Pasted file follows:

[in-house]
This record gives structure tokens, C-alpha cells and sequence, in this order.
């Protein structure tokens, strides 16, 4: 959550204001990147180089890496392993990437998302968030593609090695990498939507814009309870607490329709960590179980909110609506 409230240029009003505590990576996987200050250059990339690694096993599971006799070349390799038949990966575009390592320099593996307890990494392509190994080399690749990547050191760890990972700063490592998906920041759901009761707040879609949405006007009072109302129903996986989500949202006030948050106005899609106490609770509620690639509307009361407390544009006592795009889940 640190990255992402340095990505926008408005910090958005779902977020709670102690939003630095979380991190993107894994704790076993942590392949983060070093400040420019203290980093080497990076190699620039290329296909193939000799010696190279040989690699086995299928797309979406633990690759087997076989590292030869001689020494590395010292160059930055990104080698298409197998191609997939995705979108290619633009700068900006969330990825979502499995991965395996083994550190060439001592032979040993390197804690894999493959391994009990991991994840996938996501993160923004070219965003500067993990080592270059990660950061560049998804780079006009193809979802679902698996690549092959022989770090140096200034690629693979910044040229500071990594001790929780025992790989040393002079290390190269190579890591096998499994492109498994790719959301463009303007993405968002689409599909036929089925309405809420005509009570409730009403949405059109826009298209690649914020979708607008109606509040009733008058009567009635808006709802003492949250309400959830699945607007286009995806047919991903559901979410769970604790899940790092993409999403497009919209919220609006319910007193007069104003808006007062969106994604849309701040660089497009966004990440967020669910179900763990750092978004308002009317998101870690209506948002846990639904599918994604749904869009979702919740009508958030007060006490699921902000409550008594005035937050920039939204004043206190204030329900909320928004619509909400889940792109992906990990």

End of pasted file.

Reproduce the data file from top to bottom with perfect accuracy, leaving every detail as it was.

[in-house]
This record gives structure tokens, C-alpha cells and sequence, in this order.
């Protein structure tokens, strides 16, 4: 959550204001990147180089890496392993990437998302968030593609090695990498939507814009309870607490329709960590179980909110609506 409230240029009003505590990576996987200050250059990339690694096993599971006799070349390799038949990966575009390592320099593996307890990494392509190994080399690749990547050191760890990972700063490592998906920041759901009761707040879609949405006007009072109302129903996986989500949202006030948050106005899609106490609770509620690639509307009361407390544009006592795009889940 640190990255992402340095990505926008408005910090958005779902977020709670102690939003630095979380991190993107894994704790076993942590392949983060070093400040420019203290980093080497990076190699620039290329296909193939000799010696190279040989690699086995299928797309979406633990690759087997076989590292030869001689020494590395010292160059930055990104080698298409197998191609997939995705979108290619633009700068900006969330990825979502499995991965395996083994550190060439001592032979040993390197804690894999493959391994009990991991994840996938996501993160923004070219965003500067993990080592270059990660950061560049998804780079006009193809979802679902698996690549092959022989770090140096200034690629693979910044040229500071990594001790929780025992790989040393002079290390190269190579890591096998499994492109498994790719959301463009303007993405968002689409599909036929089925309405809420005509009570409730009403949405059109826009298209690649914020979708607008109606509040009733008058009567009635808006709802003492949250309400959830699945607007286009995806047919991903559901979410769970604790899940790092993409999403497009919209919220609006319910007193007069104003808006007062969106994604849309701040660089497009966004990440967020669910179900763990750092978004308002009317998101870690209506948002846990639904599918994604749904869009979702919740009508958030007060006490699921902000409550008594005035937050920039939204004043206190204030329900909320928004619509909400889940792109992906990990």